[4] Osabu-Kle, D. T. 2002. The African Reparation Cry: Rationale, Estimate, Prospects, and Strategies. Journal of Black Studies, 30(3), 331-350.


[6] Du Plessis, M. 2003. Historical Injustice and International Law: An Exploratory Discussion of Reparation for Slavery. Human Rights Quarterly, 624(659), 187-199.

[7] Moon, C. 2012. Who’ll Pay Reparations on My Soul?’ Compensation, Social Control and Social Suffering. Social and Legal Studies, 12(2), 187-199.

[8] Melicharova, M. (Ed.). 2002. TALKING ABOUT GENOCIDE: NAMIBIA 1904. Retrieved September 25, 2014, from Peace Pledge Union website:

[9] Ibid.

[10] Bargueno, D. 2012. Cash for Genocide? The Politics of Memory in the Herero Case for Reparations. Holocaust and Genocide Studies, 26(3), 394-424.

[11] Ibid.

[12] Supra note 10.

[13] Supra note 10.

[14] Shihepo, Timo. “Nam land Question.” Retrieved September 24, 2019 from: The Southern Times, The Newspaper for Southern Africa, website:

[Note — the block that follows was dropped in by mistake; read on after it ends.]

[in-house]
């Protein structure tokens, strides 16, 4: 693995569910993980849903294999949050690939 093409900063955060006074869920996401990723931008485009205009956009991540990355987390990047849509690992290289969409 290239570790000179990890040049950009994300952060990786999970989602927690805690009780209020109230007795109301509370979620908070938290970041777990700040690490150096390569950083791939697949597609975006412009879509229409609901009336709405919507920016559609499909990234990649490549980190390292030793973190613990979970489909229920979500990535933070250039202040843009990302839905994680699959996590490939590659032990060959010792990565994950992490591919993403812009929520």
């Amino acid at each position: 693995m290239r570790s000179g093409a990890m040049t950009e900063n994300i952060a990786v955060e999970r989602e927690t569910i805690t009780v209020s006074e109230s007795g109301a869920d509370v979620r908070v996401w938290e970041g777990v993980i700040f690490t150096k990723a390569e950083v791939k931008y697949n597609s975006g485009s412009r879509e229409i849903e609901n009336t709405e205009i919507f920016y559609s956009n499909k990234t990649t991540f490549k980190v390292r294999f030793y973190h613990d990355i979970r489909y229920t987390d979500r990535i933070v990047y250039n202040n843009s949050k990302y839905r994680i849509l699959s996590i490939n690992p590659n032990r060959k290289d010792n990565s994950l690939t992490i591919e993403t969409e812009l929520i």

[15] This statute grants jurisdiction to the U.S. Federal courts to take legal action against a foreigner for violating the law of nations or a treaty of the United States. Allen and Overy. (2008, October). The Alien Tort Claims ACT of 1789. Retrieved September 25, 2014, from Advocates for International Development website: See also: Cooper, Allan D. 2007. “Reparations for the Herero Genocide: Defining the Limits of International Litigation,” African Affairs 106, no. 422: 113.

[16] Supra note 13.

Paul Bhekimpi Tshele is a social justice activist, scholar and managing member of Human Rights Care. His academic interests and research include colonialism and its impact in postcolonial societies, gender and sexuality, existentialism and Africana philosophy. He is currently studying law at the University of Cape Town in South Africa.

1 Comment